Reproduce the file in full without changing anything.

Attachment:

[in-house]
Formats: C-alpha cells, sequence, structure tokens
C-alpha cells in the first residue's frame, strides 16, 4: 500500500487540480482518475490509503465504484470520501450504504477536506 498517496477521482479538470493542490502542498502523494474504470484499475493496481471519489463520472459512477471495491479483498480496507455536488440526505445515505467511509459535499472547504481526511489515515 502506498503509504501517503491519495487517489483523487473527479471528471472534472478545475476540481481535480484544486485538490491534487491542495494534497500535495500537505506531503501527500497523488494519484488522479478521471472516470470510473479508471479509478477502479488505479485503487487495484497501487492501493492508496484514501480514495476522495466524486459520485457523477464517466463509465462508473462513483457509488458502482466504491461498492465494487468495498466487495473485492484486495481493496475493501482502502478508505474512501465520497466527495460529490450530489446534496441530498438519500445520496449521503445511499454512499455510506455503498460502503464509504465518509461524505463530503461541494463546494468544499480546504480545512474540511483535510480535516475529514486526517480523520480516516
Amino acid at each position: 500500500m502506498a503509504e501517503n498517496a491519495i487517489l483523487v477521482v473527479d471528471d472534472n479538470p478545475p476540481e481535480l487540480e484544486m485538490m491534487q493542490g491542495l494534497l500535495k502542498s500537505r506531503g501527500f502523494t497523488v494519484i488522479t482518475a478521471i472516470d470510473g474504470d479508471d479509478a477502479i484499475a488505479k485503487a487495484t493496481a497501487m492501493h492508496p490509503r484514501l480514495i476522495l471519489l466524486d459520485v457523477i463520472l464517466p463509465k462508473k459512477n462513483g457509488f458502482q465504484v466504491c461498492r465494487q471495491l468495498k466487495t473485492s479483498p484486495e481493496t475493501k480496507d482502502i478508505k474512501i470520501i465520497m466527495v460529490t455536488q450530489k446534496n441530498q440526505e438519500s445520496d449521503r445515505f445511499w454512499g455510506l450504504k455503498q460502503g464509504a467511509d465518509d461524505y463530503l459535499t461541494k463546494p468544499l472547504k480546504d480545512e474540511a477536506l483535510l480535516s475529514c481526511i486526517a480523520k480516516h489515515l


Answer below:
[in-house]
Formats: C-alpha cells, sequence, structure tokens
C-alpha cells in the first residue's frame, strides 16, 4: 500500500487540480482518475490509503465504484470520501450504504477536506 498517496477521482479538470493542490502542498502523494474504470484499475493496481471519489463520472459512477471495491479483498480496507455536488440526505445515505467511509459535499472547504481526511489515515 502506498503509504501517503491519495487517489483523487473527479471528471472534472478545475476540481481535480484544486485538490491534487491542495494534497500535495500537505506531503501527500497523488494519484488522479478521471472516470470510473479508471479509478477502479488505479485503487487495484497501487492501493492508496484514501480514495476522495466524486459520485457523477464517466463509465462508473462513483457509488458502482466504491461498492465494487468495498466487495473485492484486495481493496475493501482502502478508505474512501465520497466527495460529490450530489446534496441530498438519500445520496449521503445511499454512499455510506455503498460502503464509504465518509461524505463530503461541494463546494468544499480546504480545512474540511483535510480535516475529514486526517480523520480516516
Amino acid at each position: 500500500m502506498a503509504e501517503n498517496a491519495i487517489l483523487v477521482v473527479d471528471d472534472n479538470p478545475p476540481e481535480l487540480e484544486m485538490m491534487q493542490g491542495l494534497l500535495k502542498s500537505r506531503g501527500f502523494t497523488v494519484i488522479t482518475a478521471i472516470d470510473g474504470d479508471d479509478a477502479i484499475a488505479k485503487a487495484t493496481a497501487m492501493h492508496p490509503r484514501l480514495i476522495l471519489l466524486d459520485v457523477i463520472l464517466p463509465k462508473k459512477n462513483g457509488f458502482q465504484v466504491c461498492r465494487q471495491l468495498k466487495t473485492s479483498p484486495e481493496t475493501k480496507d482502502i478508505k474512501i470520501i465520497m466527495v460529490t455536488q450530489k446534496n441530498q440526505e438519500s445520496d449521503r445515505f445511499w454512499g455510506l450504504k455503498q460502503g464509504a467511509d465518509d461524505y463530503l459535499t461541494k463546494p468544499l472547504k480546504d480545512e474540511a477536506l483535510l480535516s475529514c481526511i486526517a480523520k480516516h489515515l